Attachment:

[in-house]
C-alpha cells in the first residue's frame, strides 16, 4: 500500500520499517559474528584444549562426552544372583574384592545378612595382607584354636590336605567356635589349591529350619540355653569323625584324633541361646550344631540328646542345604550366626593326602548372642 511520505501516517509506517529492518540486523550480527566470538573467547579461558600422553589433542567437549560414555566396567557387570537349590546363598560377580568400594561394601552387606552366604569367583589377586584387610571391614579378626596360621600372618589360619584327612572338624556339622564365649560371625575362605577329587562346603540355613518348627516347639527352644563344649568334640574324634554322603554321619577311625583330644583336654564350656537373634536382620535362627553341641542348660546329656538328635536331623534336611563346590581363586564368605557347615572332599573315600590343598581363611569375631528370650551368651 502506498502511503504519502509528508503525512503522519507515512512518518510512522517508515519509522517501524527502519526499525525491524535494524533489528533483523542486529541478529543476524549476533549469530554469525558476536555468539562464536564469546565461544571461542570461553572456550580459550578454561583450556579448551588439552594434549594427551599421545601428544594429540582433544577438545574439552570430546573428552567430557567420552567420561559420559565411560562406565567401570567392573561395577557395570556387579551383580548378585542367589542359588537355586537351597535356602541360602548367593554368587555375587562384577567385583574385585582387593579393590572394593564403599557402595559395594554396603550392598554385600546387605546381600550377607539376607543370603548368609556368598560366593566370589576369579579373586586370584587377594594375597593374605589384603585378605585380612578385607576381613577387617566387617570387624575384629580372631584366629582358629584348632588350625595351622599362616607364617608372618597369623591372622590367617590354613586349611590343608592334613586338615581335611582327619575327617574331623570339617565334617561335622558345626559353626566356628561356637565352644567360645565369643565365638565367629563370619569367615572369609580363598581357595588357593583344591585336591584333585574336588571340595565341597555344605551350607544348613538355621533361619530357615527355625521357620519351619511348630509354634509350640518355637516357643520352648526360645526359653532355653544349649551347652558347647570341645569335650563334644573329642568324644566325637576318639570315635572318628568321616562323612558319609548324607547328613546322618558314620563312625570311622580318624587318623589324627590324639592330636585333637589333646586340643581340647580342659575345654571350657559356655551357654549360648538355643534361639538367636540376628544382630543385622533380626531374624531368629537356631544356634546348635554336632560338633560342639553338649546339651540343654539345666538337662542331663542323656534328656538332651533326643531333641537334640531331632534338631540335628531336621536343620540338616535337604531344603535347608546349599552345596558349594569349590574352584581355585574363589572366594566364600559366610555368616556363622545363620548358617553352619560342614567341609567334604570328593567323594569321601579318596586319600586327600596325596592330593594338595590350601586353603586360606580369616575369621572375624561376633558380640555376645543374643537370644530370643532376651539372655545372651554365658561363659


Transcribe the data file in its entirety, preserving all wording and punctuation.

[in-house]
C-alpha cells in the first residue's frame, strides 16, 4: 500500500520499517559474528584444549562426552544372583574384592545378612595382607584354636590336605567356635589349591529350619540355653569323625584324633541361646550344631540328646542345604550366626593326602548372642 511520505501516517509506517529492518540486523550480527566470538573467547579461558600422553589433542567437549560414555566396567557387570537349590546363598560377580568400594561394601552387606552366604569367583589377586584387610571391614579378626596360621600372618589360619584327612572338624556339622564365649560371625575362605577329587562346603540355613518348627516347639527352644563344649568334640574324634554322603554321619577311625583330644583336654564350656537373634536382620535362627553341641542348660546329656538328635536331623534336611563346590581363586564368605557347615572332599573315600590343598581363611569375631528370650551368651 502506498502511503504519502509528508503525512503522519507515512512518518510512522517508515519509522517501524527502519526499525525491524535494524533489528533483523542486529541478529543476524549476533549469530554469525558476536555468539562464536564469546565461544571461542570461553572456550580459550578454561583450556579448551588439552594434549594427551599421545601428544594429540582433544577438545574439552570430546573428552567430557567420552567420561559420559565411560562406565567401570567392573561395577557395570556387579551383580548378585542367589542359588537355586537351597535356602541360602548367593554368587555375587562384577567385583574385585582387593579393590572394593564403599557402595559395594554396603550392598554385600546387605546381600550377607539376607543370603548368609556368598560366593566370589576369579579373586586370584587377594594375597593374605589384603585378605585380612578385607576381613577387617566387617570387624575384629580372631584366629582358629584348632588350625595351622599362616607364617608372618597369623591372622590367617590354613586349611590343608592334613586338615581335611582327619575327617574331623570339617565334617561335622558345626559353626566356628561356637565352644567360645565369643565365638565367629563370619569367615572369609580363598581357595588357593583344591585336591584333585574336588571340595565341597555344605551350607544348613538355621533361619530357615527355625521357620519351619511348630509354634509350640518355637516357643520352648526360645526359653532355653544349649551347652558347647570341645569335650563334644573329642568324644566325637576318639570315635572318628568321616562323612558319609548324607547328613546322618558314620563312625570311622580318624587318623589324627590324639592330636585333637589333646586340643581340647580342659575345654571350657559356655551357654549360648538355643534361639538367636540376628544382630543385622533380626531374624531368629537356631544356634546348635554336632560338633560342639553338649546339651540343654539345666538337662542331663542323656534328656538332651533326643531333641537334640531331632534338631540335628531336621536343620540338616535337604531344603535347608546349599552345596558349594569349590574352584581355585574363589572366594566364600559366610555368616556363622545363620548358617553352619560342614567341609567334604570328593567323594569321601579318596586319600586327600596325596592330593594338595590350601586353603586360606580369616575369621572375624561376633558380640555376645543374643537370644530370643532376651539372655545372651554365658561363659